The Bible tells us in Luke 4:24 that Jesus, after being rejected in his hometown, replied with the words, “No prophet is accepted in his hometown.” These words were brought to mind as I sat watching people walk by my table at the book signing at Barnes and Noble the other day. Okay, okay, I’m no prophet. But I could easily change the words a bit to say, “No author is accepted in her hometown.” I could be John Grisham incognito for all anyone knew. It’s difficult sometimes to even get friends and family to support my expensive writing hobby. For example, Hubby refuses to chase people down and put fliers in their hands advertising my books. Shoot, if he really loved me, he would physically force people to my table and make them stand there until they realized what a talented writer I am and beg to have one of my signed books. But no, after helping me set up, he bailed because he had something more important to do, like write his sermon. Hmph! Some excuse!
There were five local authors at five tables in the store, hoping to make a few sales and get our names “out there.” It became somewhat discouraging to see people leaving the store with loads of books in their arms, none of which were mine. Watching people do their best to avoid eye contact with me made me concerned that I had “Covid Infected” stamped across my forehead. I even had a bowl of chocolates on my table to entice customers. The only person who took advantage of my goodies was a man who wandered in asking where the restroom was. After using the restroom, he stopped by my table, grabbed a chocolate and popped it into his mouth, then took another one “for the road,” without so much as glancing at my books. At least he had the decency not to discard his candy wrapper on my table.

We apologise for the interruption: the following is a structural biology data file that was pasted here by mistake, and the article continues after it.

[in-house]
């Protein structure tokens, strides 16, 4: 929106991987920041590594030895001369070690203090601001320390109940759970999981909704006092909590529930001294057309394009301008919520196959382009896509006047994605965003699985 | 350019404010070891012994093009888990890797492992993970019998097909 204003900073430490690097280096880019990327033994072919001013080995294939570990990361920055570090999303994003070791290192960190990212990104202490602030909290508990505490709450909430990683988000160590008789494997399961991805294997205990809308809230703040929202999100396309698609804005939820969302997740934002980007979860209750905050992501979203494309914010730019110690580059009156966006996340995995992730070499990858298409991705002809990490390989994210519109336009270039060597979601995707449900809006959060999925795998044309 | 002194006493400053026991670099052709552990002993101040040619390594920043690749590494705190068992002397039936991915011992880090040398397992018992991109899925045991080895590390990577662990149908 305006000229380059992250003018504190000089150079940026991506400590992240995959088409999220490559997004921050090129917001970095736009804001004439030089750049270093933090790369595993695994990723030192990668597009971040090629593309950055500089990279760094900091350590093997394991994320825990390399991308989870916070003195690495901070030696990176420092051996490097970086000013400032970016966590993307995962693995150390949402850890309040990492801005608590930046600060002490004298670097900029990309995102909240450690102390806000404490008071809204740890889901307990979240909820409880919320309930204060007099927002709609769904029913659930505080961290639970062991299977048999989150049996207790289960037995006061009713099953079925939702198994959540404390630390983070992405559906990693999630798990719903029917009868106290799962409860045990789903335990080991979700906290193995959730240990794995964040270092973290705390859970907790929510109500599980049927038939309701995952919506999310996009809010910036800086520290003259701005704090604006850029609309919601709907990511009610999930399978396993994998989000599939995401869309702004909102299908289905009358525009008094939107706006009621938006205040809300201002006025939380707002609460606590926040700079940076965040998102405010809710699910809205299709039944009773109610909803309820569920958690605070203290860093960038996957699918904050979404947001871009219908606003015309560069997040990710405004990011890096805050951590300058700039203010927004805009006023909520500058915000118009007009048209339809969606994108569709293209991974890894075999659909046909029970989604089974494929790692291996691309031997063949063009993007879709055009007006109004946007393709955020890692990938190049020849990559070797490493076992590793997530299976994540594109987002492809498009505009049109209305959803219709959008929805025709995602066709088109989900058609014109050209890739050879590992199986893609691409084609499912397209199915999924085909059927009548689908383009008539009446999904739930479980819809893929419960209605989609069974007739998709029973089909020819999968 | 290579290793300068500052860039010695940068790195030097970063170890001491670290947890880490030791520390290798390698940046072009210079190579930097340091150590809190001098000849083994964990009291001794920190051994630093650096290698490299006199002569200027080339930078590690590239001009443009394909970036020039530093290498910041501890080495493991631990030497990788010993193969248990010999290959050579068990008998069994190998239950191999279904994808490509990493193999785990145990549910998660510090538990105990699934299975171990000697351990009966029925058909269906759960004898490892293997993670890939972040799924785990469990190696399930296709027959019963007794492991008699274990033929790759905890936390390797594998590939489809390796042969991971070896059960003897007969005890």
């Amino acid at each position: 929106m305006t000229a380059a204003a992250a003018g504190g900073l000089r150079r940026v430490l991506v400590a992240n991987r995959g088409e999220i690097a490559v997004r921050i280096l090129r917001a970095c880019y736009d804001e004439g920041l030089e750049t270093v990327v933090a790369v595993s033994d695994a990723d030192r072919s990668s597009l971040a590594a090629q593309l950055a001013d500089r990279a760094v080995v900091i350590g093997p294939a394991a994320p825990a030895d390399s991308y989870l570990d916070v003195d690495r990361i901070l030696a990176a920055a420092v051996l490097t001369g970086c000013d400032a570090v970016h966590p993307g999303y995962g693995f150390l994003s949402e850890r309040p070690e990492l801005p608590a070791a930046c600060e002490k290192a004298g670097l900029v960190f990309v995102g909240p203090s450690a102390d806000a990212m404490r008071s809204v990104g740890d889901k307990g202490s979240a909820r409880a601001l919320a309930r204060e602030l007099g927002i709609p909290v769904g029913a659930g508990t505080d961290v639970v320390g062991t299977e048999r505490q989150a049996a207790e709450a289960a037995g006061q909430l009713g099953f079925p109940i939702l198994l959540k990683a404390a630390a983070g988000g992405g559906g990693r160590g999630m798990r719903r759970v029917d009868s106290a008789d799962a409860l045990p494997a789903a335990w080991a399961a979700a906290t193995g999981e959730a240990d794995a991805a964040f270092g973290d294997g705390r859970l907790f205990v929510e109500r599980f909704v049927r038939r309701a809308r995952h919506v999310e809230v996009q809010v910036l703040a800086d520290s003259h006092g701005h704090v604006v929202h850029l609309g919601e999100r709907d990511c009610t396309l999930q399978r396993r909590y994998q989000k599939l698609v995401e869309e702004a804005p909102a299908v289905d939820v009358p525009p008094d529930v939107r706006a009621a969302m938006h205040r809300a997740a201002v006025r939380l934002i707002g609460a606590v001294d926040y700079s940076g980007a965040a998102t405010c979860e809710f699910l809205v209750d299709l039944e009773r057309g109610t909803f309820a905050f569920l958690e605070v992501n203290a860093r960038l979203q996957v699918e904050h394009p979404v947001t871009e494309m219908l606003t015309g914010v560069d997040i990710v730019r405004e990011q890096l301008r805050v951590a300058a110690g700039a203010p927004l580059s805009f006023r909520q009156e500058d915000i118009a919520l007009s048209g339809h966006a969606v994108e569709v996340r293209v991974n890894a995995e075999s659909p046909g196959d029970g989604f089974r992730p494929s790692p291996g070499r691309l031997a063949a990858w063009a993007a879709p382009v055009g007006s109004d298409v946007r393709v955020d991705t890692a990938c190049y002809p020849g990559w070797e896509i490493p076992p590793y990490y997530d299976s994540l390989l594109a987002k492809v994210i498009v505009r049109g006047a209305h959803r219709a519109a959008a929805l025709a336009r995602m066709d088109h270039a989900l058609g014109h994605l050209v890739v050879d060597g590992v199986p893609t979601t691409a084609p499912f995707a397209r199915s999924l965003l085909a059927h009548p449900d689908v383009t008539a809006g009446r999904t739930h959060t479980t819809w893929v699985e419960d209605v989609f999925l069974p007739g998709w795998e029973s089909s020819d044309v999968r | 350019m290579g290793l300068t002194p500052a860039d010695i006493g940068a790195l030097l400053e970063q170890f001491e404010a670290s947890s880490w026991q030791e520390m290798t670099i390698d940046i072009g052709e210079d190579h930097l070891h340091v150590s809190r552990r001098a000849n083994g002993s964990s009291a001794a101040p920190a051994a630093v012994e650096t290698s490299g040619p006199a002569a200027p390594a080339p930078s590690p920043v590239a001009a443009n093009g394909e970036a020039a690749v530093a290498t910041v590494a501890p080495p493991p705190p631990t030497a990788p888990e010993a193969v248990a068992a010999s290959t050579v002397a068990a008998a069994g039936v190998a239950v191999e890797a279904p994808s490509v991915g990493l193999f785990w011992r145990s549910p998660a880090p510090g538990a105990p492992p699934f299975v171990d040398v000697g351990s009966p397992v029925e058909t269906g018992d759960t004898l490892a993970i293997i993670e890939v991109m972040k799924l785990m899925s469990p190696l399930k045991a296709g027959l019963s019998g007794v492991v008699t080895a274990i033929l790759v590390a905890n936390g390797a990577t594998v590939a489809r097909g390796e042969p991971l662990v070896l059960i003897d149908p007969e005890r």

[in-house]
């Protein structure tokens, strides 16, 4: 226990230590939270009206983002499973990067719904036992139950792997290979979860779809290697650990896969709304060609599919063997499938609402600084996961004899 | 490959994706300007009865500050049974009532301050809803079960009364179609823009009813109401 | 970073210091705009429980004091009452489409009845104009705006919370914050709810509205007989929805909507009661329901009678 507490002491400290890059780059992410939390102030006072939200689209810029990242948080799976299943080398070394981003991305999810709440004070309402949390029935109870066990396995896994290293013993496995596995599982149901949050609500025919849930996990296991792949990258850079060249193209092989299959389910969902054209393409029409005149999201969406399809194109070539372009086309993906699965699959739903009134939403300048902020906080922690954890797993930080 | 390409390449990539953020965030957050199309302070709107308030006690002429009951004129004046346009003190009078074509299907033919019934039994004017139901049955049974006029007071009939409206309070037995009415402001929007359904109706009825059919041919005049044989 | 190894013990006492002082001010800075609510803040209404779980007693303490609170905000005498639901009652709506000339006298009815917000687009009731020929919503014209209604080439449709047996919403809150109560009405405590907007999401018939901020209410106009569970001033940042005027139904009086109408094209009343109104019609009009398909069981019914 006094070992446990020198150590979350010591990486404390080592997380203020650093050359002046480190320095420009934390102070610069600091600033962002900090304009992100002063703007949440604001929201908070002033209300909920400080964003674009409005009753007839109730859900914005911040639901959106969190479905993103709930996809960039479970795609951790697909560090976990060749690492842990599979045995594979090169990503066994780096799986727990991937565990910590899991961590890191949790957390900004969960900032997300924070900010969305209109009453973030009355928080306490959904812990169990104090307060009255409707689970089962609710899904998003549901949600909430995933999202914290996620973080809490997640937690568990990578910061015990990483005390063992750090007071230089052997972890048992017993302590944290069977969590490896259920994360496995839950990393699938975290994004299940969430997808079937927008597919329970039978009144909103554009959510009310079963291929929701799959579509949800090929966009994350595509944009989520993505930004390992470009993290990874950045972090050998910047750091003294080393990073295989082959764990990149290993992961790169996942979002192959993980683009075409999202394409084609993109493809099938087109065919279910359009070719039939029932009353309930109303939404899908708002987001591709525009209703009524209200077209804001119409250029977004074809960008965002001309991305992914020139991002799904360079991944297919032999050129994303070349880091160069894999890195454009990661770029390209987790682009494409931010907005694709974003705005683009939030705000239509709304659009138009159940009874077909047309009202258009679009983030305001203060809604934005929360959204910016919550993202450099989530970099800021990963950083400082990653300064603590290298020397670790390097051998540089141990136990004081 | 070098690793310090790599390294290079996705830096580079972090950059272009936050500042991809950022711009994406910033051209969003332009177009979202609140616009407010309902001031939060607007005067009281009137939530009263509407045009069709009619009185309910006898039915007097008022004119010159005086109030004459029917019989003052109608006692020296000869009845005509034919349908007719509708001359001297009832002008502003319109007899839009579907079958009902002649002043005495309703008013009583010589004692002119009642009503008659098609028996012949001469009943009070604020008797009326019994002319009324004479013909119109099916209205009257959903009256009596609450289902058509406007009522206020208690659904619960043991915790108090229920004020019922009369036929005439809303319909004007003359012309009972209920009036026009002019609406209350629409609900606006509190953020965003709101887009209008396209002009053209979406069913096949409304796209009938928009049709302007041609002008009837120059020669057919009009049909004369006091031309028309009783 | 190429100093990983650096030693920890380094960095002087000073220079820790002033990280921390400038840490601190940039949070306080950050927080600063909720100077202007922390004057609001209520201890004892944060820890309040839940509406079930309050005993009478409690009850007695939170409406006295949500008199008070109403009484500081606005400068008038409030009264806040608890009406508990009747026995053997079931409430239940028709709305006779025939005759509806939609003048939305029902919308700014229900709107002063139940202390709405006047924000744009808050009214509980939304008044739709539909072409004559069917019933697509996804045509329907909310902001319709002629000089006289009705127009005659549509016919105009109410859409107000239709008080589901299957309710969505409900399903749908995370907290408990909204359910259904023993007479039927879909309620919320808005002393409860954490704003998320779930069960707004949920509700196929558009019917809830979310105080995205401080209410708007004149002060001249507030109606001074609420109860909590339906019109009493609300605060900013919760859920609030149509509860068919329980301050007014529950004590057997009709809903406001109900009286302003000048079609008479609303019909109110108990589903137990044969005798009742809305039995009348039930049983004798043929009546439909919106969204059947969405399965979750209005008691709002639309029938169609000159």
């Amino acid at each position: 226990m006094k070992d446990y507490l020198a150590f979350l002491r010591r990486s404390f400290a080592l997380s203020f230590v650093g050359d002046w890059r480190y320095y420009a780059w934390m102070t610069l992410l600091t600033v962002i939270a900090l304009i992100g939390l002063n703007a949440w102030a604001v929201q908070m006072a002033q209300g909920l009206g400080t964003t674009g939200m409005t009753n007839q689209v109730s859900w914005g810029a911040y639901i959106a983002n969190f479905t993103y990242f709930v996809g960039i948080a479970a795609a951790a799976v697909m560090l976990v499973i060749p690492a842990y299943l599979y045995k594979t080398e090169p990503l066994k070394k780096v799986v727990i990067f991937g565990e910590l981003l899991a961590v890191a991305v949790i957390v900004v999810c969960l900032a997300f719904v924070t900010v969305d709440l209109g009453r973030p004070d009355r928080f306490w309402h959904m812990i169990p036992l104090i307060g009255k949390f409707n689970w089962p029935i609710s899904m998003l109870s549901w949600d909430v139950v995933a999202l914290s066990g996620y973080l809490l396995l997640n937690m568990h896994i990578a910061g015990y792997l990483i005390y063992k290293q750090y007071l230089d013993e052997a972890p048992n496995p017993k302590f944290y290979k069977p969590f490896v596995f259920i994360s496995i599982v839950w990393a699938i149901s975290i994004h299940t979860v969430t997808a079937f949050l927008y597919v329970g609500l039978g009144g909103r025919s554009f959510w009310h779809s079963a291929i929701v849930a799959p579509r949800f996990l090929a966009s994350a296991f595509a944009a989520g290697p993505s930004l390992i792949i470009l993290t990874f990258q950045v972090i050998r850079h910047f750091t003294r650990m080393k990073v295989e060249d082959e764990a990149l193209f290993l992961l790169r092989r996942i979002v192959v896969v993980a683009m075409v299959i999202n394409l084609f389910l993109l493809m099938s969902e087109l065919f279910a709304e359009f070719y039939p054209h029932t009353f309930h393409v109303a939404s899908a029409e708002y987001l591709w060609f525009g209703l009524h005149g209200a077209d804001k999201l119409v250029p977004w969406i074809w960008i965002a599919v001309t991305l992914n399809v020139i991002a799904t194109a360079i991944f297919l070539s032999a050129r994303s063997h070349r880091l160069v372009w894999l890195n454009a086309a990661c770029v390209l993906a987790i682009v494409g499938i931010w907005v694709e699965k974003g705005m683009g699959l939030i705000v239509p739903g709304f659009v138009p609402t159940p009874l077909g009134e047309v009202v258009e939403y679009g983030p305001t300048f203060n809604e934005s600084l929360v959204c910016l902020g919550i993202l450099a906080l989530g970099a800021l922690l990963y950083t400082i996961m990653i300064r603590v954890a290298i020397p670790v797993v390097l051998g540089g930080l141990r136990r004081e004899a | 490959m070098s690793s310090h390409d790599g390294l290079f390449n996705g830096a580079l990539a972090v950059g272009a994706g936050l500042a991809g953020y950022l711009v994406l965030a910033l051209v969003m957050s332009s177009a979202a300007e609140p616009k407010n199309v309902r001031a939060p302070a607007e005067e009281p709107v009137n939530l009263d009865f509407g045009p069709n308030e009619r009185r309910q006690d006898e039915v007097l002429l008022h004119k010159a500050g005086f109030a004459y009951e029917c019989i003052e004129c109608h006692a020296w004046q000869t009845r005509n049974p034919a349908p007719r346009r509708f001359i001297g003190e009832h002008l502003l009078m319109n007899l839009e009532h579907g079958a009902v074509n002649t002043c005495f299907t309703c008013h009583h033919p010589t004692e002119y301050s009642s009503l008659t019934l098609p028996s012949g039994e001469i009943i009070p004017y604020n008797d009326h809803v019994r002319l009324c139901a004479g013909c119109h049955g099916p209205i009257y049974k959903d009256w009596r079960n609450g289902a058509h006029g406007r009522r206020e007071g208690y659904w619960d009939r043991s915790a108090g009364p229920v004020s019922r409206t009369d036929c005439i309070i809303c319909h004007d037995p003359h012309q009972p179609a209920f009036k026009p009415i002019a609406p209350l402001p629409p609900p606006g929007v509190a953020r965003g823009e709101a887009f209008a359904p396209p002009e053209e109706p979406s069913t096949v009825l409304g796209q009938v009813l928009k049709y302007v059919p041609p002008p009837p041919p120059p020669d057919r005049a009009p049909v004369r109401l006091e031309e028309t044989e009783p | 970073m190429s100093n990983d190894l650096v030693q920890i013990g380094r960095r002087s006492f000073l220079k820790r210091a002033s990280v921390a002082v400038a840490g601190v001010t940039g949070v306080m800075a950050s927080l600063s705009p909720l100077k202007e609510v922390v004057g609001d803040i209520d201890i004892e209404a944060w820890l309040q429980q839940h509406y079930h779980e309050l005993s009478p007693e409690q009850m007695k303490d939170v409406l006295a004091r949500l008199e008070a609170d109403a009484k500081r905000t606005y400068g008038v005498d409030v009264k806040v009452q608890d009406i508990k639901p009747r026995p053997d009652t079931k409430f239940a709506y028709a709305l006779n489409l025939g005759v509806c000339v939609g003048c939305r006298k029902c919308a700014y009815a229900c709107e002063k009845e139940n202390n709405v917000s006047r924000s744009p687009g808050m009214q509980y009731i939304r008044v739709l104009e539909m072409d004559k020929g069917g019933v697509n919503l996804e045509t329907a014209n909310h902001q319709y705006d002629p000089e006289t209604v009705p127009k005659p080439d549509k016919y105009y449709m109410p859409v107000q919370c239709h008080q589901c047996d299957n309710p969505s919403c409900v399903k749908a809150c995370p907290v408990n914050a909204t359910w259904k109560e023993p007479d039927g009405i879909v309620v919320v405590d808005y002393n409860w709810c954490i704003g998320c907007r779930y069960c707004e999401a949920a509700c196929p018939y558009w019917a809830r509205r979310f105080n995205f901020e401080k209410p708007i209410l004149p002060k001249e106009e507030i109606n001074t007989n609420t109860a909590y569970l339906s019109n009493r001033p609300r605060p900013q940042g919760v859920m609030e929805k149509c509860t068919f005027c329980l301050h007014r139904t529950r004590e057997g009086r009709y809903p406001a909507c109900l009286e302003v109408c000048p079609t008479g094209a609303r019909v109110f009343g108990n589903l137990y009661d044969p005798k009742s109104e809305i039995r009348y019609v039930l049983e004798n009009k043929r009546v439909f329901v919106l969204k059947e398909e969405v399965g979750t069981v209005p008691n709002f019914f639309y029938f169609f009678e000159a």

My friend and fellow author, who was a few feet away from me was a lot bolder than I in trying to draw in customers. (I tried to do so with chocolates, but that was a dismal failure.) As people walked by, she called out, “Can I sign a book for you?” I was amused at some of the responses. Several people replied, “Not today.” Not today? What does that mean? The implication is that they might consider it tomorrow or the next day, which, of course, is impossible since we won’t be there. Why not just say, “No, thank you?” At the very least they shouldn’t give us the sliver of hope that maybe someday they will be interested. I had a couple people say they would “think about it,” which is a softer way of saying, “no.”
But the one that really baffled me was the response I got from several people who informed me, “I’m not much of a reader.” What? Well, what the heck are you doing in a Barnes and Noble bookstore? Yeah, I know, Barnes and Noble sells other items, as well as having a small café. But seriously, if you want coffee, go to Starbucks. Plus, you’re not fooling me. I see you sneaking behind the bookshelves.
This experience was certainly different from what I see on television and movies where an author has a book signing at a bookstore and people are lined up out to the sidewalk to have an autographed copy. All I can say is, those people who didn’t buy my books will be sorry when I’m dead and my autographed books are worth a ton of money.